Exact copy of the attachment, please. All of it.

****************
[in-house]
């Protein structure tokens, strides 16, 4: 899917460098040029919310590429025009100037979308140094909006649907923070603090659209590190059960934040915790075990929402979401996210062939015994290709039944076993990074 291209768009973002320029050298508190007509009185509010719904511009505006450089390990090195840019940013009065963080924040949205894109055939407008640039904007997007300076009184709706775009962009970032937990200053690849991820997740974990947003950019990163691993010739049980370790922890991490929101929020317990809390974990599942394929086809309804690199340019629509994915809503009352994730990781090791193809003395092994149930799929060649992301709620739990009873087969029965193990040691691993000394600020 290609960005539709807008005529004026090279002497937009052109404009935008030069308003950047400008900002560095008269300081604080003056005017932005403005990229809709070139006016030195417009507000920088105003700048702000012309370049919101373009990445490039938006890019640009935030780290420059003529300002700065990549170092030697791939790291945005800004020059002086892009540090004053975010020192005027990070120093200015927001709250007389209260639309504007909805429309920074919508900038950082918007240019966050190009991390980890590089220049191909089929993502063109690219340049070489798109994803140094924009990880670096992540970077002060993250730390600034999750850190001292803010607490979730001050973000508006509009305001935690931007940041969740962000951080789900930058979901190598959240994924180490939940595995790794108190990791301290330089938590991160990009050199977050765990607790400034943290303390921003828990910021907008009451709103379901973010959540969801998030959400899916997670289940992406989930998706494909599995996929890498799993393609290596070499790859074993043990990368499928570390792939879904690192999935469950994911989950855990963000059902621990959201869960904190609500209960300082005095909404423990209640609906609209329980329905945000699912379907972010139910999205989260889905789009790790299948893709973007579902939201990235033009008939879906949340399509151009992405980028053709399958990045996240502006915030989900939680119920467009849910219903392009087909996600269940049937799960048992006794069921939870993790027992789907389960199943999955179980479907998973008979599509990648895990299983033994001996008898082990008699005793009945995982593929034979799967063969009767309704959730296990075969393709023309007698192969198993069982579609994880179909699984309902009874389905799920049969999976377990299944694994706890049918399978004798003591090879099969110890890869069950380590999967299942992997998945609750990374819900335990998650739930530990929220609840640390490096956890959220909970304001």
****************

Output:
[in-house]
């Protein structure tokens, strides 16, 4: 899917460098040029919310590429025009100037979308140094909006649907923070603090659209590190059960934040915790075990929402979401996210062939015994290709039944076993990074 291209768009973002320029050298508190007509009185509010719904511009505006450089390990090195840019940013009065963080924040949205894109055939407008640039904007997007300076009184709706775009962009970032937990200053690849991820997740974990947003950019990163691993010739049980370790922890991490929101929020317990809390974990599942394929086809309804690199340019629509994915809503009352994730990781090791193809003395092994149930799929060649992301709620739990009873087969029965193990040691691993000394600020 290609960005539709807008005529004026090279002497937009052109404009935008030069308003950047400008900002560095008269300081604080003056005017932005403005990229809709070139006016030195417009507000920088105003700048702000012309370049919101373009990445490039938006890019640009935030780290420059003529300002700065990549170092030697791939790291945005800004020059002086892009540090004053975010020192005027990070120093200015927001709250007389209260639309504007909805429309920074919508900038950082918007240019966050190009991390980890590089220049191909089929993502063109690219340049070489798109994803140094924009990880670096992540970077002060993250730390600034999750850190001292803010607490979730001050973000508006509009305001935690931007940041969740962000951080789900930058979901190598959240994924180490939940595995790794108190990791301290330089938590991160990009050199977050765990607790400034943290303390921003828990910021907008009451709103379901973010959540969801998030959400899916997670289940992406989930998706494909599995996929890498799993393609290596070499790859074993043990990368499928570390792939879904690192999935469950994911989950855990963000059902621990959201869960904190609500209960300082005095909404423990209640609906609209329980329905945000699912379907972010139910999205989260889905789009790790299948893709973007579902939201990235033009008939879906949340399509151009992405980028053709399958990045996240502006915030989900939680119920467009849910219903392009087909996600269940049937799960048992006794069921939870993790027992789907389960199943999955179980479907998973008979599509990648895990299983033994001996008898082990008699005793009945995982593929034979799967063969009767309704959730296990075969393709023309007698192969198993069982579609994880179909699984309902009874389905799920049969999976377990299944694994706890049918399978004798003591090879099969110890890869069950380590999967299942992997998945609750990374819900335990998650739930530990929220609840640390490096956890959220909970304001």